STEM Friday

Science, Technology, Engineering, and Mathematics Books


Butterfly Papercrafts: Top Flight for STEAM Projects

At Growing with Science blog today, we are finishing up our celebration of National Moth Week with Butterfly Papercrafts: 21 Indoor Projects for Outdoor Learning by Sal Levinson and illustrated by Danielle Levinson.

This book introduces children to both art and science in an integrated way. Topics covered include butterfly life cycles, butterfly gardening, puddling behavior, migration, camouflage and more. To explore these topics, children make finger puppets, flip books, paper airplanes, and even a butterfly-shaped kite.

The layout consists of a series of two-page spreads with instructions and information about a given butterfly-related topic on the left page and the reproducible template for the craft to make on the right hand page. Also included are black and white photographs of completed projects or activity suggestions. What a wonderful way to learn about butterflies and moths!

Butterfly Papercrafts would be a great resource to have on hand for STEAM festivals, units on insects, to accompany a trip to a butterfly house, or for a rainy day craft project at home. A must have for children who love butterflies.

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It’s STEM Friday! (STEM is Science, Technology, Engineering, and Mathematics)

Site Meter Copyright © 2017 Roberta Gibson at Growing with Science All Rights Reserved.

 

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A Rocketful of Space Poems

For National Poetry Month we are featuring A Rocketful of Space Poems, chosen by John Foster and illustrated by Korky Paul, at Growing with Science blog.

space-poems

The collection includes poems from the likes of J. Patrick Lewis, Eric Finney, and Judith Nicholls. Many of the poems are not particularly serious, since they are about monsters, witches, magicians and aliens. They allow the reader to “fly into space, drive to the moon, meet an asteroid dog and a flurb blurp, and then play intergalactic Squibble-Ball.” As you can see, the featured poems are highly imaginative but have a science-based foundation underneath.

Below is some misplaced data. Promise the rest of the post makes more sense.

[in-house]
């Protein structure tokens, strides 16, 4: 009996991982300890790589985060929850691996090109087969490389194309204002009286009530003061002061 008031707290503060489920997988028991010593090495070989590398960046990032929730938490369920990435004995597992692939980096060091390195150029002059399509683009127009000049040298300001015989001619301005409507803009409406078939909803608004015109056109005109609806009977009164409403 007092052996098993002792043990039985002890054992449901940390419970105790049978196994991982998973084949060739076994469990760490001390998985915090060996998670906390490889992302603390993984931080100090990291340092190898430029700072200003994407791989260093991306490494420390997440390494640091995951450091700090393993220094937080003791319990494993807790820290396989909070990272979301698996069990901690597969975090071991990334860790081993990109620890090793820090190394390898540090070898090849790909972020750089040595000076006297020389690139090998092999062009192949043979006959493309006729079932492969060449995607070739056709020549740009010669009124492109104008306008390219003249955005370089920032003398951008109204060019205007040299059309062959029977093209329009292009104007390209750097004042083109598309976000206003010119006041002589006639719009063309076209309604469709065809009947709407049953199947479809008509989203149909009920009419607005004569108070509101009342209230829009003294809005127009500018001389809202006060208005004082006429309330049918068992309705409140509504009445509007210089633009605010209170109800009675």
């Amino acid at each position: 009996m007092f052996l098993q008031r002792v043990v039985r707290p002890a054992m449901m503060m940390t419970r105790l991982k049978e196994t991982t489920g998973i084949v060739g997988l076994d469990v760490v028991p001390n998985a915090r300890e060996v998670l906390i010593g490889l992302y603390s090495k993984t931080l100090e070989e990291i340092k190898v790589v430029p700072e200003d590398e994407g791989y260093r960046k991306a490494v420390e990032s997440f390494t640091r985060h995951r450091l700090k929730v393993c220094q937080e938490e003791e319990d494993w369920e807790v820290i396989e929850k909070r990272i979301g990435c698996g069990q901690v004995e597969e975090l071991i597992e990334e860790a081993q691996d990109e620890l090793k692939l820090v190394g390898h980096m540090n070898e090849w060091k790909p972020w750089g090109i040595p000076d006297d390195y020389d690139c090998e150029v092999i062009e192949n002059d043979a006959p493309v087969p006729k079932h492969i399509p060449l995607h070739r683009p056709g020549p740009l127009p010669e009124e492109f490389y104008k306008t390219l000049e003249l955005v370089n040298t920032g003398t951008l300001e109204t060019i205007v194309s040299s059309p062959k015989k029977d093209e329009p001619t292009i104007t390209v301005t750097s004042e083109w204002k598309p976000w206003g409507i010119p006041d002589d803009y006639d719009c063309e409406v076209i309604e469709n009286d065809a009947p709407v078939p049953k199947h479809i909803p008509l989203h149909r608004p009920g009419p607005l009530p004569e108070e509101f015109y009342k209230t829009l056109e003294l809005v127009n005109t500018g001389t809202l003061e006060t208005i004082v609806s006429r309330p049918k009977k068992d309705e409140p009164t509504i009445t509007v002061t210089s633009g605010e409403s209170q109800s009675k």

Korky Paul’s illustrations are wacky and delightful. Each two-page spread has a frame around it filled with fun things to discover.

Pick up A Rocketful of Space Poems today and share a few with young readers for National Poetry Month. Let their imaginations soar!

And be sure to stop by Growing with Science for related activities and more.

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It’s STEM Friday! (STEM is Science, Technology, Engineering, and Mathematics)

Site Meter Copyright © 2016 Roberta Gibson at Growing with Science All Rights Reserved.


Mapping My Day

For Pi Day coming up next week, let’s take a look at the new nonfiction picture book Mapping My Day by Julie Dillemuth and illustrated by Laura Wood.

mappin-my-day

Mapping My Day introduces basic map concepts and vocabulary through a day in the life of a young girl named Flora. To start the day she wakes up to a lesson about cardinal directions, races to the bathroom while learning about map scale, and goes outside to use a treasure map full of landmarks. Wait until you hear what she does after breakfast.

The back matter includes a “Note to Parents, Caregivers, and Professionals” with explanations of why mapping skills are so important and an extensive section explaining map concepts with suggestions for numerous activities. Activity pages are included.

We often underestimate the ability of young children to learn how to read and understand maps. That’s why a resource like Mapping My Day is so important. It helps educators teach mapping skills in an engaging and age-appropriate way.

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What does mapping have to do with math and Pi Day? Although often associated with geography, mapping is a way to present visual information that is useful in many STEM fields. Think of genome maps for genetics. Or, how about all the coordinates you learn about in geometry? Mapping is everywhere.

For more information and related activities, see our post at Growing With Science blog.

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It’s STEM Friday! (STEM is Science, Technology, Engineering, and Mathematics)

Site Meter Copyright © 2016 Roberta Gibson at Growing with Science All Rights Reserved.


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Marie Curie for Kids

For Women’s History Month we have an amazing new middle grade book, Marie Curie for Kids: Her Life and Scientific Discoveries, with 21 Activities and Experiments by Amy M. O’Quinn.

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Right up front I have to say that I love Chicago Review Press books. They combine two of my favorite elements:  an in-depth biography and hands-on activities to reinforce learning. Those are a powerful combination on their own. Add that the title is about an outstanding woman scientist, and it is a must have.

Marie Curie was indeed a groundbreaking scientist. Some of her accomplishments include:

  • Studied radioactivity (she coined the term)
  • First woman to win a Nobel Prize